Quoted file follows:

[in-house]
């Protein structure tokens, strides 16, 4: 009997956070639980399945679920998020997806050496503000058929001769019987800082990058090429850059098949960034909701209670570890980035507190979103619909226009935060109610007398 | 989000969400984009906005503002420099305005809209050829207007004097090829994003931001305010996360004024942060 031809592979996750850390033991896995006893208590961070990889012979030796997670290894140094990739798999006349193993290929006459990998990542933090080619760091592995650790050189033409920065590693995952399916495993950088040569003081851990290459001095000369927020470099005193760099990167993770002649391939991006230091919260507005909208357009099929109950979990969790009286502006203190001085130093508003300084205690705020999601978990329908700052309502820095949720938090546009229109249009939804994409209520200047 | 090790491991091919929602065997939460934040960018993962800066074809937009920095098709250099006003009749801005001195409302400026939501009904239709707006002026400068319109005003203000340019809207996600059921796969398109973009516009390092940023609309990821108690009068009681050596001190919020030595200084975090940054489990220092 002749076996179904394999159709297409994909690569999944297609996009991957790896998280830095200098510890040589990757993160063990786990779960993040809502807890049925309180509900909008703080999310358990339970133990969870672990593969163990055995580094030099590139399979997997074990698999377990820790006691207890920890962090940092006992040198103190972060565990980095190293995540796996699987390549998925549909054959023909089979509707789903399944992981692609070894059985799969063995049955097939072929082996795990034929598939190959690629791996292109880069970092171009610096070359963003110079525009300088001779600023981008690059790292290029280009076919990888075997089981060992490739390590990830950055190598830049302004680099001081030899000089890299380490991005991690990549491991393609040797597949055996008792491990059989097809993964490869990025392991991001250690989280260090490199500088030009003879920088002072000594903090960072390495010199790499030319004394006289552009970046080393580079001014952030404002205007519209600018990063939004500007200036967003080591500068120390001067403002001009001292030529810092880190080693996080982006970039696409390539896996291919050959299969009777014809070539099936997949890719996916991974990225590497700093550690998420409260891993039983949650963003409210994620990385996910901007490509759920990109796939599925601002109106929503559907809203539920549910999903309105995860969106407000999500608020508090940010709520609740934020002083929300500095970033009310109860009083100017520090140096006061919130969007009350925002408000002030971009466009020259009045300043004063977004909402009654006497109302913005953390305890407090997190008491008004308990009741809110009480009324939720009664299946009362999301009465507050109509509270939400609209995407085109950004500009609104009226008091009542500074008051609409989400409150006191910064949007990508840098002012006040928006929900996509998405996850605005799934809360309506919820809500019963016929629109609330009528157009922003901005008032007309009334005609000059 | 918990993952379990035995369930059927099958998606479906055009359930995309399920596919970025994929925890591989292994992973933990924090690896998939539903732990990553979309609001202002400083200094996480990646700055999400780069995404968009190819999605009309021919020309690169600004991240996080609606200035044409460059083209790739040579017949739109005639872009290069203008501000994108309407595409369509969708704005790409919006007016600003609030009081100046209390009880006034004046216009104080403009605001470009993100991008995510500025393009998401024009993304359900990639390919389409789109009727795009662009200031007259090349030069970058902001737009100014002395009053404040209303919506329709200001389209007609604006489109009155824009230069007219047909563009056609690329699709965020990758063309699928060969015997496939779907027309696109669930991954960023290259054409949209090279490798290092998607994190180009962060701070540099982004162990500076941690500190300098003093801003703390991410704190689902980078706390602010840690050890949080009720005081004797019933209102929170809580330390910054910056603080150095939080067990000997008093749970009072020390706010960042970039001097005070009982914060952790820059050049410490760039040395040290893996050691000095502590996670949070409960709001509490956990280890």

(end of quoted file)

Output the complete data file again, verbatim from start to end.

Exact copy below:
[in-house]
């Protein structure tokens, strides 16, 4: 009997956070639980399945679920998020997806050496503000058929001769019987800082990058090429850059098949960034909701209670570890980035507190979103619909226009935060109610007398 | 989000969400984009906005503002420099305005809209050829207007004097090829994003931001305010996360004024942060 031809592979996750850390033991896995006893208590961070990889012979030796997670290894140094990739798999006349193993290929006459990998990542933090080619760091592995650790050189033409920065590693995952399916495993950088040569003081851990290459001095000369927020470099005193760099990167993770002649391939991006230091919260507005909208357009099929109950979990969790009286502006203190001085130093508003300084205690705020999601978990329908700052309502820095949720938090546009229109249009939804994409209520200047 | 090790491991091919929602065997939460934040960018993962800066074809937009920095098709250099006003009749801005001195409302400026939501009904239709707006002026400068319109005003203000340019809207996600059921796969398109973009516009390092940023609309990821108690009068009681050596001190919020030595200084975090940054489990220092 002749076996179904394999159709297409994909690569999944297609996009991957790896998280830095200098510890040589990757993160063990786990779960993040809502807890049925309180509900909008703080999310358990339970133990969870672990593969163990055995580094030099590139399979997997074990698999377990820790006691207890920890962090940092006992040198103190972060565990980095190293995540796996699987390549998925549909054959023909089979509707789903399944992981692609070894059985799969063995049955097939072929082996795990034929598939190959690629791996292109880069970092171009610096070359963003110079525009300088001779600023981008690059790292290029280009076919990888075997089981060992490739390590990830950055190598830049302004680099001081030899000089890299380490991005991690990549491991393609040797597949055996008792491990059989097809993964490869990025392991991001250690989280260090490199500088030009003879920088002072000594903090960072390495010199790499030319004394006289552009970046080393580079001014952030404002205007519209600018990063939004500007200036967003080591500068120390001067403002001009001292030529810092880190080693996080982006970039696409390539896996291919050959299969009777014809070539099936997949890719996916991974990225590497700093550690998420409260891993039983949650963003409210994620990385996910901007490509759920990109796939599925601002109106929503559907809203539920549910999903309105995860969106407000999500608020508090940010709520609740934020002083929300500095970033009310109860009083100017520090140096006061919130969007009350925002408000002030971009466009020259009045300043004063977004909402009654006497109302913005953390305890407090997190008491008004308990009741809110009480009324939720009664299946009362999301009465507050109509509270939400609209995407085109950004500009609104009226008091009542500074008051609409989400409150006191910064949007990508840098002012006040928006929900996509998405996850605005799934809360309506919820809500019963016929629109609330009528157009922003901005008032007309009334005609000059 | 918990993952379990035995369930059927099958998606479906055009359930995309399920596919970025994929925890591989292994992973933990924090690896998939539903732990990553979309609001202002400083200094996480990646700055999400780069995404968009190819999605009309021919020309690169600004991240996080609606200035044409460059083209790739040579017949739109005639872009290069203008501000994108309407595409369509969708704005790409919006007016600003609030009081100046209390009880006034004046216009104080403009605001470009993100991008995510500025393009998401024009993304359900990639390919389409789109009727795009662009200031007259090349030069970058902001737009100014002395009053404040209303919506329709200001389209007609604006489109009155824009230069007219047909563009056609690329699709965020990758063309699928060969015997496939779907027309696109669930991954960023290259054409949209090279490798290092998607994190180009962060701070540099982004162990500076941690500190300098003093801003703390991410704190689902980078706390602010840690050890949080009720005081004797019933209102929170809580330390910054910056603080150095939080067990000997008093749970009072020390706010960042970039001097005070009982914060952790820059050049410490760039040395040290893996050691000095502590996670949070409960709001509490956990280890």